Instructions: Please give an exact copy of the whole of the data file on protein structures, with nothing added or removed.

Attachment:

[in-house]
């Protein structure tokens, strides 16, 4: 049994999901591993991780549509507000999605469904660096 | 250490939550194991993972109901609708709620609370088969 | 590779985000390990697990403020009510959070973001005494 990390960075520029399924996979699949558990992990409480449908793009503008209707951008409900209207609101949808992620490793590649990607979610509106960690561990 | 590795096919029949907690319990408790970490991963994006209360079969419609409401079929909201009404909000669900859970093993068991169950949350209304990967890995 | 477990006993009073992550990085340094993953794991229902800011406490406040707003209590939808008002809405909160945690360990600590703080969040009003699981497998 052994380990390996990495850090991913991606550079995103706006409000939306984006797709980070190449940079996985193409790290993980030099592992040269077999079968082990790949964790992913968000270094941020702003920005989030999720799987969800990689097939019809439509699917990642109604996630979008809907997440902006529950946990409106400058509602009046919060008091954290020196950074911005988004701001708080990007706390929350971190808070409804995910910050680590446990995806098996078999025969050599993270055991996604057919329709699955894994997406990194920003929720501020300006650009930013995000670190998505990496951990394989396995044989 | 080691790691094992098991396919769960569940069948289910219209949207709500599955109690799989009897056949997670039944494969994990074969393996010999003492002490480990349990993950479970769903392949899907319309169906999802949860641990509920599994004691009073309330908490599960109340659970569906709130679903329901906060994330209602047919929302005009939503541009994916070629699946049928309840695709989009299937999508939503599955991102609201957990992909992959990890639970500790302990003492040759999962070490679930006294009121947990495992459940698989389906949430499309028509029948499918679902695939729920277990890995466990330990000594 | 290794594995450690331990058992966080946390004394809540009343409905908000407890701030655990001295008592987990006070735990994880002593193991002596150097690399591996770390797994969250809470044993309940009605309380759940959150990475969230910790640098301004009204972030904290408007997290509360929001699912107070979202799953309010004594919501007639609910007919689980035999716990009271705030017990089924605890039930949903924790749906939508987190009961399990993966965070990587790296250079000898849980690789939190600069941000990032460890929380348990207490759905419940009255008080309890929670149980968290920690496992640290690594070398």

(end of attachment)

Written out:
[in-house]
């Protein structure tokens, strides 16, 4: 049994999901591993991780549509507000999605469904660096 | 250490939550194991993972109901609708709620609370088969 | 590779985000390990697990403020009510959070973001005494 990390960075520029399924996979699949558990992990409480449908793009503008209707951008409900209207609101949808992620490793590649990607979610509106960690561990 | 590795096919029949907690319990408790970490991963994006209360079969419609409401079929909201009404909000669900859970093993068991169950949350209304990967890995 | 477990006993009073992550990085340094993953794991229902800011406490406040707003209590939808008002809405909160945690360990600590703080969040009003699981497998 052994380990390996990495850090991913991606550079995103706006409000939306984006797709980070190449940079996985193409790290993980030099592992040269077999079968082990790949964790992913968000270094941020702003920005989030999720799987969800990689097939019809439509699917990642109604996630979008809907997440902006529950946990409106400058509602009046919060008091954290020196950074911005988004701001708080990007706390929350971190808070409804995910910050680590446990995806098996078999025969050599993270055991996604057919329709699955894994997406990194920003929720501020300006650009930013995000670190998505990496951990394989396995044989 | 080691790691094992098991396919769960569940069948289910219209949207709500599955109690799989009897056949997670039944494969994990074969393996010999003492002490480990349990993950479970769903392949899907319309169906999802949860641990509920599994004691009073309330908490599960109340659970569906709130679903329901906060994330209602047919929302005009939503541009994916070629699946049928309840695709989009299937999508939503599955991102609201957990992909992959990890639970500790302990003492040759999962070490679930006294009121947990495992459940698989389906949430499309028509029948499918679902695939729920277990890995466990330990000594 | 290794594995450690331990058992966080946390004394809540009343409905908000407890701030655990001295008592987990006070735990994880002593193991002596150097690399591996770390797994969250809470044993309940009605309380759940959150990475969230910790640098301004009204972030904290408007997290509360929001699912107070979202799953309010004594919501007639609910007919689980035999716990009271705030017990089924605890039930949903924790749906939508987190009961399990993966965070990587790296250079000898849980690789939190600069941000990032460890929380348990207490759905419940009255008080309890929670149980968290920690496992640290690594070398």